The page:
The Automobile Club de Monaco (ACM) has been responsible for the most prestigious Grand Prix of the year for so long that almost no one can remember it. Circuit de Monaco is the rarest of gems in mines of racing circuits. Mostly because it’s not a racing track, at all it’s a unique combination of city streets, elevation shifts, tight corners, narrow regions and, let’s be honest, quite a bit of danger. Not to mention the famous mix with the most impressive spectacle of luxury and high-end motorsport business. We sit down with Michel Ferry, General Commissioner and head of Formula 1 operations at ACM, to talk about important updates and interesting prospects of the sport in Monaco.
The GP of GPs
On April 14, 1929, Prince Pierre inaugurated the 1st Monaco Grand Prix, and performed a lap of honour in a Voisin Torpedo driven by Race Director Charles Faroux. Since that exact moment, no one was or is indifferent to this outstanding event. The Principality’s picturesque location, beautiful harbour, mild climate and grand casinos make it one of the best-known and luxurious resorts on the French Riviera. It has an international aura reflected in its appeal to tourists from around the globe together with an flawless reputation for culture. It’s the perfect setting for one of the most recognisable sporting venues in the world – the Monaco Grand Prix.
This particular Grand Prix is not only at the very pinnacle of glamour, but also it’s the oldest Grand Prix in the book. For the Organisational Committee of the Automobile Club de Monaco, this 72nd edition of the Grand Prix de Monaco – as always – requires a flawless preparation to host the 6th round of the Formula 1 World Championship, scheduled in the Principality.
The Monaco Grand Prix, understandably and undoubtedly, is not an event to miss. A world-renowned event which will have a few surprises this year, thanks to a change in the technical regulations. A revolution has been underway for a few months since the atmospheric V8 2.4L gave way to turbo V6 1.6 L, which plunges the entire discipline in a new era. From the sport side, it’s very difficult to predict who will succeed Nico Rosberg, last year’s winner after 78 laps of the urban track done masterfully. This was exactly 30 years after the success of his father Keke in the Principality’s streets.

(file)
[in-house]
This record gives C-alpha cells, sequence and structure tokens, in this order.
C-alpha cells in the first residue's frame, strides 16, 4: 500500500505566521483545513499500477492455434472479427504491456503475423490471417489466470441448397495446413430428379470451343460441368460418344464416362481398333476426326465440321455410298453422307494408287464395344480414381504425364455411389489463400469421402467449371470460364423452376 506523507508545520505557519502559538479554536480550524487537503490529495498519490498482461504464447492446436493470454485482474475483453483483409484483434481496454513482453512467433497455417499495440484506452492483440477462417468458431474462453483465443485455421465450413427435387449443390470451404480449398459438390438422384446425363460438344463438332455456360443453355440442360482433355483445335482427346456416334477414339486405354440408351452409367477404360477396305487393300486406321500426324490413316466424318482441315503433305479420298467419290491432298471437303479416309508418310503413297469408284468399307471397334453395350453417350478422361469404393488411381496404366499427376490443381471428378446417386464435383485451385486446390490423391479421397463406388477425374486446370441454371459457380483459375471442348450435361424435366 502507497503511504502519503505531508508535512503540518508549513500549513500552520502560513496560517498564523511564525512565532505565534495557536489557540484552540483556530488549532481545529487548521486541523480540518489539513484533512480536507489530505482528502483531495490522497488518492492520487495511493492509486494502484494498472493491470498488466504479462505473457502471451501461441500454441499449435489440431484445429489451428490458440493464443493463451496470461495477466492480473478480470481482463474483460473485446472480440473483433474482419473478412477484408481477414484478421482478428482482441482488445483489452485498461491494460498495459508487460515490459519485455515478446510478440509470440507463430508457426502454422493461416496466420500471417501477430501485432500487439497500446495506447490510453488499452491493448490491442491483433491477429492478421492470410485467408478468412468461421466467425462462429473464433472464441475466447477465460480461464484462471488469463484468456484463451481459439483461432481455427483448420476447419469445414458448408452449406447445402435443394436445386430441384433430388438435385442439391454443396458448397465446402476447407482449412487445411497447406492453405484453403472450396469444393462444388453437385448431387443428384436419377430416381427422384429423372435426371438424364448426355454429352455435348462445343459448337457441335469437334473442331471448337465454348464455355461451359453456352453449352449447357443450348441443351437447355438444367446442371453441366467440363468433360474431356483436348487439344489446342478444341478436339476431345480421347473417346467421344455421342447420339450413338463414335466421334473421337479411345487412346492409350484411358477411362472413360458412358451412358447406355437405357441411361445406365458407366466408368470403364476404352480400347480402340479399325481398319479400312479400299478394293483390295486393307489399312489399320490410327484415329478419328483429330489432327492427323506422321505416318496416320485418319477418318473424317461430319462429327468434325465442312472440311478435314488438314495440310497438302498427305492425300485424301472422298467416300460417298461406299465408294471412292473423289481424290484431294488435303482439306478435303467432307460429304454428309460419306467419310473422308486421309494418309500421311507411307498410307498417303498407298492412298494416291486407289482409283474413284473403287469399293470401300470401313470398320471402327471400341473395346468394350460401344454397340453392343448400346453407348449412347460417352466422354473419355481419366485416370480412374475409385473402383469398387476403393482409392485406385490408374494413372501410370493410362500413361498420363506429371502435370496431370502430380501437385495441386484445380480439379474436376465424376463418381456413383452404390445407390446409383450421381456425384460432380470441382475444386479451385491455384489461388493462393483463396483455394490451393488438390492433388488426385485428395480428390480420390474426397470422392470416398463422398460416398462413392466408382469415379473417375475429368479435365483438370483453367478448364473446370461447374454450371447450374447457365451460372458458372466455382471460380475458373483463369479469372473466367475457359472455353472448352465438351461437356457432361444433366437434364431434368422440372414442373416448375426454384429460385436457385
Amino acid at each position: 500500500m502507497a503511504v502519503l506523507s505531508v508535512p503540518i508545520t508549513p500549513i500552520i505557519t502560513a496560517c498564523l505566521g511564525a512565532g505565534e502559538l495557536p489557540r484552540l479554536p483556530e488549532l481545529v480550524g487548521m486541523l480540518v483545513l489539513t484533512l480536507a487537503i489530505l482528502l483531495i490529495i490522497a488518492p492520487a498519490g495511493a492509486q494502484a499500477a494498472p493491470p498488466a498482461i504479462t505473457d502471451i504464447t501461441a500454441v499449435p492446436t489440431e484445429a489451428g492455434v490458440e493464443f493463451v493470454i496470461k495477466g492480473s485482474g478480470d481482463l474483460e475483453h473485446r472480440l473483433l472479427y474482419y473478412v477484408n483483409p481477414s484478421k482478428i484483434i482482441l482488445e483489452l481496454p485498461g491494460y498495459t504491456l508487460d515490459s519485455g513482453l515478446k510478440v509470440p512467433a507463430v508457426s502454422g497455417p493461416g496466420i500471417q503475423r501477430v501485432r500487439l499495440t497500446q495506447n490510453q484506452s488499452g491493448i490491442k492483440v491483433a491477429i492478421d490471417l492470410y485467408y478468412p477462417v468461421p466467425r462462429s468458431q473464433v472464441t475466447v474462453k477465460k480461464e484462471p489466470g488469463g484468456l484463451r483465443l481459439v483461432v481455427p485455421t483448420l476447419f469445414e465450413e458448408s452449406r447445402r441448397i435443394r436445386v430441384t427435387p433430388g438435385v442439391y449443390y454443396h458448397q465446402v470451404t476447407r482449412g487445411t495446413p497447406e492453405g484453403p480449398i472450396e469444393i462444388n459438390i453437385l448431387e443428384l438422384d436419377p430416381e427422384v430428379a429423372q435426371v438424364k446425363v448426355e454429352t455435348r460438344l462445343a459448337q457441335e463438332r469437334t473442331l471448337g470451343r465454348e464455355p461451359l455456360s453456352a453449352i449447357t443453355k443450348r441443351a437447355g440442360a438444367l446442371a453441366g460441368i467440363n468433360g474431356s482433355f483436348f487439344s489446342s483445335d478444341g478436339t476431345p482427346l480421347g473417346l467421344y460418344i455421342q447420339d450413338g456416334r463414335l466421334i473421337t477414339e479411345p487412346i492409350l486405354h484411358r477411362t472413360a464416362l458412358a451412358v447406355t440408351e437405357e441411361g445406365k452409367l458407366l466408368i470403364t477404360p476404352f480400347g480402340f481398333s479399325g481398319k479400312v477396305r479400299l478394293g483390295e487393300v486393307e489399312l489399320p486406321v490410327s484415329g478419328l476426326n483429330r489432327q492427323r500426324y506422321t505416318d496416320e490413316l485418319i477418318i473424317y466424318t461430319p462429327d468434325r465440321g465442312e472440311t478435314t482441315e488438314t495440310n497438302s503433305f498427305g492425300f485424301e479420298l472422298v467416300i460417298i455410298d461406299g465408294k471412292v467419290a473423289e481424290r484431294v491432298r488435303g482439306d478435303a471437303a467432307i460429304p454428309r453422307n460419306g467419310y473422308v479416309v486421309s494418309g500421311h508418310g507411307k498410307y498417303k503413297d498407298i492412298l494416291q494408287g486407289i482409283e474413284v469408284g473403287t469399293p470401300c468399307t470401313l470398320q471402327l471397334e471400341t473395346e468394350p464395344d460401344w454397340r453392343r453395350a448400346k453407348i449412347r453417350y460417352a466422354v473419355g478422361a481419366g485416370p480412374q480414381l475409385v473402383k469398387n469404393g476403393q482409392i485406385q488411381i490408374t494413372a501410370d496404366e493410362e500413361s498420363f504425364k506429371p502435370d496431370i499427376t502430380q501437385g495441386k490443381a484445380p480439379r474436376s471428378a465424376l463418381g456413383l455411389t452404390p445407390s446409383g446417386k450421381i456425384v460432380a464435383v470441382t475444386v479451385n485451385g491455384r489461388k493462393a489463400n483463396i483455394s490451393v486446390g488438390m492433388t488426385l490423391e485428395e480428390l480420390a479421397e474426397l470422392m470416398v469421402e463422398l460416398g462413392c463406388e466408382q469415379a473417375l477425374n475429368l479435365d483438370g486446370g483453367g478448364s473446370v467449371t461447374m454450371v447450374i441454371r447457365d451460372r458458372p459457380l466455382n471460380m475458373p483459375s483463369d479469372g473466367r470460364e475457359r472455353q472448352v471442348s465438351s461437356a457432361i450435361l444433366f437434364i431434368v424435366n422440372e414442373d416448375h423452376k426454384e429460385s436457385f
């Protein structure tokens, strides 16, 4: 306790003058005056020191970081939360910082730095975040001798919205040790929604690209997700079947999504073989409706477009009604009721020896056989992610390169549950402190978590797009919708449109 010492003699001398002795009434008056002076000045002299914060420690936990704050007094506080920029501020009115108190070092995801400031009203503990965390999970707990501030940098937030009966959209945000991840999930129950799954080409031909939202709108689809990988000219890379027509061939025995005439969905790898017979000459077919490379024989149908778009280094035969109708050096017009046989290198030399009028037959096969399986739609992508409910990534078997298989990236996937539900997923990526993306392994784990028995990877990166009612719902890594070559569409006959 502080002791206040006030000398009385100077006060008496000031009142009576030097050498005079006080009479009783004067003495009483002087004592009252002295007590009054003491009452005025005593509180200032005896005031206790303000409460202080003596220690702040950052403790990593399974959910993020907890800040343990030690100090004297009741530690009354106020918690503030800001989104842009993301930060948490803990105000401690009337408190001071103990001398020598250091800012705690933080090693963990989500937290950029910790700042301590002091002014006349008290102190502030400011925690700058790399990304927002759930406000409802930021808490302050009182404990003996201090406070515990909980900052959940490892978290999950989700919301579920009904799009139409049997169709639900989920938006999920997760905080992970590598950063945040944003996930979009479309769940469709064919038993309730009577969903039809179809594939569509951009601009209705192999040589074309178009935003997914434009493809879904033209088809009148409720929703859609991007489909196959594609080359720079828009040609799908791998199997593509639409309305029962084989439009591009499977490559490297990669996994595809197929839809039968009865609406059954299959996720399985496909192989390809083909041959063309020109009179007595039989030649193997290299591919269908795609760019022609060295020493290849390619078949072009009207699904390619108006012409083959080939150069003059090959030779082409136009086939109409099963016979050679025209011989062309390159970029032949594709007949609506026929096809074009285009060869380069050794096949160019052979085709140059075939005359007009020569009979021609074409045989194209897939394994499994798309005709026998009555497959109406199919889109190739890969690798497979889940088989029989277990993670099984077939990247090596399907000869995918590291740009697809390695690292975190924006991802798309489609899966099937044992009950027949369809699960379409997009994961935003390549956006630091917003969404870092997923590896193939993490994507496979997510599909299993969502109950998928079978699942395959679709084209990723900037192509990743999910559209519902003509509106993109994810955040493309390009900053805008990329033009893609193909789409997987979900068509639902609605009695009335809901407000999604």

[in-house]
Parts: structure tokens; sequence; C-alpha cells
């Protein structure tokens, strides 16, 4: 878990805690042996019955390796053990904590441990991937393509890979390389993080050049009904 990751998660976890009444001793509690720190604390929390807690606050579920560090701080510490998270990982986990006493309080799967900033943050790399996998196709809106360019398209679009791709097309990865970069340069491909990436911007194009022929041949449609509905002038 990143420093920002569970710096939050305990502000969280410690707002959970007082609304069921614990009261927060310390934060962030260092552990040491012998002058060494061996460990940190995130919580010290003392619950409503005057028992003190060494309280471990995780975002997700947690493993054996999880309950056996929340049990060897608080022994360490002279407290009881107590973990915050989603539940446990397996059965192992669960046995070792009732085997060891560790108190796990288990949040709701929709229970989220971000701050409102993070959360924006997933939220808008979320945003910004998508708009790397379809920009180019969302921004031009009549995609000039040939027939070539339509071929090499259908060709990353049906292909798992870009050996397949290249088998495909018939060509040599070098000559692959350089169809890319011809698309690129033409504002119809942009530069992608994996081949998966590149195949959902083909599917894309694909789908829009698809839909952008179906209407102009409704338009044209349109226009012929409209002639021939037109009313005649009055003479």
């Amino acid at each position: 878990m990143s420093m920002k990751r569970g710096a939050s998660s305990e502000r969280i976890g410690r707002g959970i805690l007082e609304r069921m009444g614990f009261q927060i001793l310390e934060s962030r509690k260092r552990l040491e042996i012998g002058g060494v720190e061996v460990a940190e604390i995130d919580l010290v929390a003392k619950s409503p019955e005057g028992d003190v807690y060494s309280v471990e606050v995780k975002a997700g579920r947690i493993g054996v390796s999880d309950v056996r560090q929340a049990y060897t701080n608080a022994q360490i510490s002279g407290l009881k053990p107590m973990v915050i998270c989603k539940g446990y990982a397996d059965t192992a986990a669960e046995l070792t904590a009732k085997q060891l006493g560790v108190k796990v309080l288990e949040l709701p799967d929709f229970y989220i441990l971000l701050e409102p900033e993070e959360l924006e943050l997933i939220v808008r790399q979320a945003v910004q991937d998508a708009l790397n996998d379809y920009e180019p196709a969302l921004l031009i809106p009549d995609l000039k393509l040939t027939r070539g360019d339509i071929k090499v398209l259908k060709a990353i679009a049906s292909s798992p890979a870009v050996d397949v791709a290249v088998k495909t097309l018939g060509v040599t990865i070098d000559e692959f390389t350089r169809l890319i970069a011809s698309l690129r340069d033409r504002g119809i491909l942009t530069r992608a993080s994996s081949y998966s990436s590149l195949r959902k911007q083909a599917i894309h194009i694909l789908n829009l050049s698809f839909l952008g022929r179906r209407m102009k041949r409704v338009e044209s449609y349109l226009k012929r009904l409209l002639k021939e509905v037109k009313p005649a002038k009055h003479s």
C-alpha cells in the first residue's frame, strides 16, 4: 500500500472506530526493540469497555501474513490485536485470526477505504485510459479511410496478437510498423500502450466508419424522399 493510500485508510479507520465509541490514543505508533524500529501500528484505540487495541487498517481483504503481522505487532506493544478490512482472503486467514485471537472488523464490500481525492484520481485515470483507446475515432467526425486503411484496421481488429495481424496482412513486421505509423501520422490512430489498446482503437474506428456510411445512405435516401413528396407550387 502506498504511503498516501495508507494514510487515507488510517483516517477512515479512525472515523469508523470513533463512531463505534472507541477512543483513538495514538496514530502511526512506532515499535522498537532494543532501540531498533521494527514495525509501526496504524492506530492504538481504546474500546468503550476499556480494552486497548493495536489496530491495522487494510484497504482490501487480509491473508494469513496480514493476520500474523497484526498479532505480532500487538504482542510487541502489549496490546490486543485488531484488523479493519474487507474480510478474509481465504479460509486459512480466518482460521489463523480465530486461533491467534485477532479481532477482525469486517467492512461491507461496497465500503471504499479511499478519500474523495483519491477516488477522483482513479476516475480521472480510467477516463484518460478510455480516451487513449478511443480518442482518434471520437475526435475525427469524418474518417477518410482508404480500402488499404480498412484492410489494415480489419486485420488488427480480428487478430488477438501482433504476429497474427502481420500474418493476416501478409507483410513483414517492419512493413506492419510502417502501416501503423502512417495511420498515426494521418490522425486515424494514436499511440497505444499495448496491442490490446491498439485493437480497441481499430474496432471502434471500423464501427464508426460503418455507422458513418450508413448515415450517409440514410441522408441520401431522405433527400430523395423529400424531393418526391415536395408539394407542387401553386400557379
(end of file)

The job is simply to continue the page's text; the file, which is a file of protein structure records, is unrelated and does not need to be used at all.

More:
There is neither mystery nor exclusivity in Monaco. But the issue is about the accommodation and welcoming capacity for the visitors, which is quantified and limits the possibility of access.
“The Automobile Club de Monaco is in charge of the organization of the event, from a sportive and technical point of view, since 1929. It has not changed over the last years. The only significant change is that I was not in charge of the Formula 1 Grand Prix in 1929”, Michel jokes. “I am very satisfied with the 2014 Formula 1 season so far. The automobile development is on its way, and this very edition is part of it, specially designed for motorsport development. The electrical and hybrid power cannot be out of the Formula 1 any longer. As a matter of fact, the public might only miss the famous Formula 1 noise; but in Monaco, the buildings being very close, there will be no big difference. There was a meeting in London on the 1st of May about this issue”.